A GUIDE TO IMPLEMENTING REDUNDANCIES
What should you consider when making redundancies?
Downsizing, rightsizing, de-layering or letting people go. Call it what you will, but these are simply euphemisms for one thing – redundancy.
Legally, a redundancy situation arises when the requirement of a business for employees to carry out work of a particular kind (either generally or in a particular place) has ceased or diminished - or is expected to. This article looks at various issues which an employer should consider when making employees redundant. If an employee is being terminated because of performance or conduct or for any other reason and will be replaced, this not a redundancy situation and different considerations may apply.
Making people redundant is never easy, but if you think things through carefully before you take action, there should be less cause for confusion and less likelihood of departing employees bearing a grudge or, worse, trying to take legal action.
How to carry out the termination?
You can give notice in accordance with the individual’s employment contract to terminate the employment on expiration of the notice period. This is appropriate if you need the employee to help you to wind down the business. You can also terminate the employment of an employee immediately by paying the wages payable in the notice period. This is appropriate where you think the employee may cause trouble or you have no further need for them. You may be forced to pay an employee off if (s)he has a fixed term contract or a long notice period which extends beyond the closure of the business.
Ideally you should hold a face-to-face meeting with the member or members of staff involved and, at this time, you should also provide them with formal written notice.
Legally, if you are terminating an employee by notice or payment in lieu of notice, you are not required to give any reason for the termination. Generally, of course, if a termination is due to redundancy and not to the behaviour or performance of the individual, it makes sense to explain this. However, if you are not closing down the whole business or terminating a whole division, then it may not be appropriate to explain the reason why certain employees are selected to stay while others are leaving.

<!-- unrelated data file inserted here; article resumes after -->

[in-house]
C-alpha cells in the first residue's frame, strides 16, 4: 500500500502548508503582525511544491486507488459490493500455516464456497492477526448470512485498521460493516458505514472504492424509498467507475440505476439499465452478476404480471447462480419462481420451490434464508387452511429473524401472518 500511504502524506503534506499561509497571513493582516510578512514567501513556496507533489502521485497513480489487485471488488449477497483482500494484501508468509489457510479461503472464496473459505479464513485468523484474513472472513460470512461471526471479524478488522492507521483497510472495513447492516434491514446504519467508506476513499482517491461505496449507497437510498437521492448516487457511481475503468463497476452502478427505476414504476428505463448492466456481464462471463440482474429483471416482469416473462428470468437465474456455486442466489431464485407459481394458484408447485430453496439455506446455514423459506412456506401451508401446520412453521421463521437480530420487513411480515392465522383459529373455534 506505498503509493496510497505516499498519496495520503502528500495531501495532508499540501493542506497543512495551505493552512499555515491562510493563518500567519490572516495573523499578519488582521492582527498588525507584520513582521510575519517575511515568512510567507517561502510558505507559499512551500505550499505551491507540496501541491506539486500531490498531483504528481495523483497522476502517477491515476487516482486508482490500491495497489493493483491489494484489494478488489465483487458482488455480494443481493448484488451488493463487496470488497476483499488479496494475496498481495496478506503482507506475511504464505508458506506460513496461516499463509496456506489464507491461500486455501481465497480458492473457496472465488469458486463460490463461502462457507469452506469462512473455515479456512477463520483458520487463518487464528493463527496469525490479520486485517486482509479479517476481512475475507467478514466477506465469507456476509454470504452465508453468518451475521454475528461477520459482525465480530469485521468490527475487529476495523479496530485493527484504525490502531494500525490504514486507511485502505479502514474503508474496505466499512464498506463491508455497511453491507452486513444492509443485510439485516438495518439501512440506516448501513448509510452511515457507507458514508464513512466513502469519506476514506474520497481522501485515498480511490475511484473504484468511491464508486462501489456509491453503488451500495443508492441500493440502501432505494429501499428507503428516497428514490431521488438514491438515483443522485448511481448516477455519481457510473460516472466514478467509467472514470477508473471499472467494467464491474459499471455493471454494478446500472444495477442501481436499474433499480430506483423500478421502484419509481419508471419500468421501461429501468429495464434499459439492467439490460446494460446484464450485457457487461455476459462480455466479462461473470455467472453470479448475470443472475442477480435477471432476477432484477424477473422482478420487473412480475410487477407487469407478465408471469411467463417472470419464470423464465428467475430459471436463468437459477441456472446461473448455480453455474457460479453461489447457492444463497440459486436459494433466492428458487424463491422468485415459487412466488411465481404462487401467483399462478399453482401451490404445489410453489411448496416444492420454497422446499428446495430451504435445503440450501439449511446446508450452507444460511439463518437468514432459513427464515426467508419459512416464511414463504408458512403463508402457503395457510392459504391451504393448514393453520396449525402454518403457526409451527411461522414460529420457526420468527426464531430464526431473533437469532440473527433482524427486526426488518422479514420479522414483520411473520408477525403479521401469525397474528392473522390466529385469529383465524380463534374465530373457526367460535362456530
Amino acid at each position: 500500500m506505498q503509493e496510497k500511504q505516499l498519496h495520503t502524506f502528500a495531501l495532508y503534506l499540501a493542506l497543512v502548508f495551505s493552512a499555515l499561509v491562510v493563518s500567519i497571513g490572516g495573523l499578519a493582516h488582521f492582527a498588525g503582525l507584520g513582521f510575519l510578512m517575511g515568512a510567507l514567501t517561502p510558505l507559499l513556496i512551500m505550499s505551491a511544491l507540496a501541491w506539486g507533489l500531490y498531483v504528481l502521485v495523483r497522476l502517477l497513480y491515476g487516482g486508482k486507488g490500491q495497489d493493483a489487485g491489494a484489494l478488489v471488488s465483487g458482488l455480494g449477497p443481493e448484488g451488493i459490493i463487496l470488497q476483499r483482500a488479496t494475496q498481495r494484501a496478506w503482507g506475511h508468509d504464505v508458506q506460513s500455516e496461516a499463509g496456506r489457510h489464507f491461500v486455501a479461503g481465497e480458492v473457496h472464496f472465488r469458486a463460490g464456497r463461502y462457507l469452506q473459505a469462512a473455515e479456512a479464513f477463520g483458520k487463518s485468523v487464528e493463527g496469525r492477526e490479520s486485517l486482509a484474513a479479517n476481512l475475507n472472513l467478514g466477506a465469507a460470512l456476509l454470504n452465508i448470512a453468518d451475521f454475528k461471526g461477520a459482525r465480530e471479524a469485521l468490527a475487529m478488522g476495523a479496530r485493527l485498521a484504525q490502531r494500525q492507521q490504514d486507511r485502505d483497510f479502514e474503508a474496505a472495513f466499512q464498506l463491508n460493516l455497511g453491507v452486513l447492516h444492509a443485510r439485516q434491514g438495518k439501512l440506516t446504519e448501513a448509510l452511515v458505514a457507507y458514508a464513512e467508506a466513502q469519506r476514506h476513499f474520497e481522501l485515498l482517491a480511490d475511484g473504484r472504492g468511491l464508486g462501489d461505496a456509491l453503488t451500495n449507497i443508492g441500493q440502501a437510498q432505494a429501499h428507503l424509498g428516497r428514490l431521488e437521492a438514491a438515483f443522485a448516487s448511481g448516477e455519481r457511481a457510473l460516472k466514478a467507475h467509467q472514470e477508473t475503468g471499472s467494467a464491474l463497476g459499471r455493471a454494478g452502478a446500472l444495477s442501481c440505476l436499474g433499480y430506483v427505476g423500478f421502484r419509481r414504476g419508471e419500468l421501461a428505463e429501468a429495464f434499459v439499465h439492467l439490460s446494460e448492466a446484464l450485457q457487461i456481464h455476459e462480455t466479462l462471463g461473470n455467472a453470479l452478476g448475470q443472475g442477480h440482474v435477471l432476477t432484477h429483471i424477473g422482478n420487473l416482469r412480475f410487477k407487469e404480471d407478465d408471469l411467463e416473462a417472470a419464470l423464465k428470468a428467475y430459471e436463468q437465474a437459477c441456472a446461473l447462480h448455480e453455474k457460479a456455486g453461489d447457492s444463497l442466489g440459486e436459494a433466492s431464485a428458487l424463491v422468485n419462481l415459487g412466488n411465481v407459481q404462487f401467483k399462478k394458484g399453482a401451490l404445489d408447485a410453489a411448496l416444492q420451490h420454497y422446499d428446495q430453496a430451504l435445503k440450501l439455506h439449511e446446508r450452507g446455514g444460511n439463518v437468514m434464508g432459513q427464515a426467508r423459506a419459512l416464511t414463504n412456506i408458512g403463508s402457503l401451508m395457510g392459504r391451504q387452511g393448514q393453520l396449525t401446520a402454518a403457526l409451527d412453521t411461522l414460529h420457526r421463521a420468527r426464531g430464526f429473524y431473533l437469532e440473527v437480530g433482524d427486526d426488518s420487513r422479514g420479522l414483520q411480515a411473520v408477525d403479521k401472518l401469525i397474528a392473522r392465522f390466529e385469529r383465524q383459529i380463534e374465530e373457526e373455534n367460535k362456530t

Irrespective of what explanation you give, you should be quite clear in your own mind why you are selecting the employee(s) being made redundant in case you are asked to justify your position subsequently.
If I need to reduce headcount, what should I consider in the selection process?
Unless you are closing your business or a whole division (in which case everyone will be terminated) you will need to have a selection process to select those who will be made redundant so that the selection can be justified if necessary. The following criteria are often used in the selection process:
- Age. If you have to slim-down your workforce, it is easy to apply an enforced age limit for employees. However this is not necessarily the best course of action. If you set an age limit which applies to everyone, you stand to lose some experienced employees you might normally wish to keep.